Global Aromaticity at the Nanoscale

Text books tell us that aromaticity is limited to small molecules, with less than 30 pi-electrons. We have discovered that aromatic ring currents also exist in much larger macrocycles, with up to 162 pi-electrons (4n+2). Here is Michel Rickhaus' account of how we made this discovery.
Published in Chemistry
Global Aromaticity at the Nanoscale

Our first foray into ring currents of porphyrin nanorings was highly successful, but it was limited to a single molecular structure (Nature 2017, 541, 200). The original plan for this project was to investigate three new six-porphyrin rings: a butadiyne-linked ring truncated by one acetylene unit and two single-acetylene based rings (symmetric and expanded), again differing by one acetylene unit.

Michael Jirasek and I set out to complete the entire set of NMR oxidation titrations in a single long weekend. We began with the known butadiyne ring, for calibration, and then tried the truncated butadiyne ring. As always, we skimmed the first NMR-silent oxidation states, heading directly for 4+ and then 6+. As predicted, we found inverted ring currents for these states, and again for the expanded single-acetylene ring. We tested the most strained regular single-acetylene ring last — it was in short supply and we worried that it might not survive oxidation. By then, we had been measuring continuously for three days and nights and were thoroughly exhausted. We knew that a single “misbehaved” ring might throw the entire rationale, and we were worried and excited in equal measures. Very early in this titration, a long way from reaching 4+, we found behaviour typical of an aromatic state. That was bad news, because we expected the first observable state to be 4+, which in this case is anti-aromatic. I remember how we sat there, baffled and wondering whether we had gone all the way up to 6+, or whether this ring was breaking the rules. We were not in a good state. Frustrated, we decided to measure short 2D NMRs and continue. We increased the oxidant in very small increments, resolving the state better until we had to admit that it was real. At this point, it became apparent how important it was to do this investigation as a team. Individually, either of us was ready to quit — we had too many uncertainties and too little sleep. After all, we had done this on a borderline amount of compound, and had to get it all done in a single sitting – and had another 20 or so measurements to go. However, we convinced each other that the data might make sense later. We continued the titration, and, to our relief, we eventually formed a strongly anti-aromatic state (4+), followed by an aromatic state (6+). The puzzling early state must have been 2+ (aromatic). With all the observations falling into place, we knew we had just proved the validity of Hückel’s rule. Eventually, we found more evidence for 2+ states that had previously been overlooked.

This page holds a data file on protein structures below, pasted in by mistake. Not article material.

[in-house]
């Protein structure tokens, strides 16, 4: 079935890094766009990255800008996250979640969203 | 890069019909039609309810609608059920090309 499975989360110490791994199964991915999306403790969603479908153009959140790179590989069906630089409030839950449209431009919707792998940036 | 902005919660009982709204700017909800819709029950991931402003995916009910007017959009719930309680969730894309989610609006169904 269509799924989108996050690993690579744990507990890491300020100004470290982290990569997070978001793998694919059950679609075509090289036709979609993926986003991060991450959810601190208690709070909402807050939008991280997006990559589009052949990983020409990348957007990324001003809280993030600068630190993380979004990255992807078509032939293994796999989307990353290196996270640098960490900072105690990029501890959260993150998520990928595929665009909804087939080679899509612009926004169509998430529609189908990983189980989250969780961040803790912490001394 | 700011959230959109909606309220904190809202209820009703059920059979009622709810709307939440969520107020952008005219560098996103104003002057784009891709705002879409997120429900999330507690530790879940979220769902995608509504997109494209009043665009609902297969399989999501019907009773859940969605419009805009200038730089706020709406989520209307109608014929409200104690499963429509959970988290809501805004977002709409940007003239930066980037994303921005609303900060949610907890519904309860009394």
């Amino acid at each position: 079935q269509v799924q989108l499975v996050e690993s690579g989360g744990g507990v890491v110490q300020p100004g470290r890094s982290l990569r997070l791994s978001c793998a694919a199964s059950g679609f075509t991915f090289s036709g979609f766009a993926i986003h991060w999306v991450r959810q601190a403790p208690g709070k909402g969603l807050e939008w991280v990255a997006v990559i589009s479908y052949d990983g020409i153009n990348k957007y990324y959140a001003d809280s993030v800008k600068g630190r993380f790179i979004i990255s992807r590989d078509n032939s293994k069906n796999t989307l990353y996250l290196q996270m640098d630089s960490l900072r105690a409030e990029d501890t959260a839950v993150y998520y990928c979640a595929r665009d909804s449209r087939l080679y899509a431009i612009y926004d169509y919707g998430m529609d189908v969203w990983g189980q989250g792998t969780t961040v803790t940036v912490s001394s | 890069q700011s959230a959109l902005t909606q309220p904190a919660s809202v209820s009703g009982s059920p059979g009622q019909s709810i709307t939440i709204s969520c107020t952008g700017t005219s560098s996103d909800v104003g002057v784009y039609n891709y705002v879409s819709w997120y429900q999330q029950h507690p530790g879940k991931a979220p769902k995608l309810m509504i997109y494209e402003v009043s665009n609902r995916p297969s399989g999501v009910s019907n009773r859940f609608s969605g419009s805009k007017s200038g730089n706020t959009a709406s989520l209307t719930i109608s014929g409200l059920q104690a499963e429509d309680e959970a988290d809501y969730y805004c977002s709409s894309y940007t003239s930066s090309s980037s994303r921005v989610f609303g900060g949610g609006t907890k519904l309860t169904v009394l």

We printed the spectra for the whole set of rings and hung them on the wall. They would eventually convince us to try the much larger rings and other topologies, as presented in the paper. In particular, for the twelve-ring, where you have to add about 40 increments to a never-changing spectrum before you start observing something, it was the spectra from our darkest night that reminded us not to give up yet.

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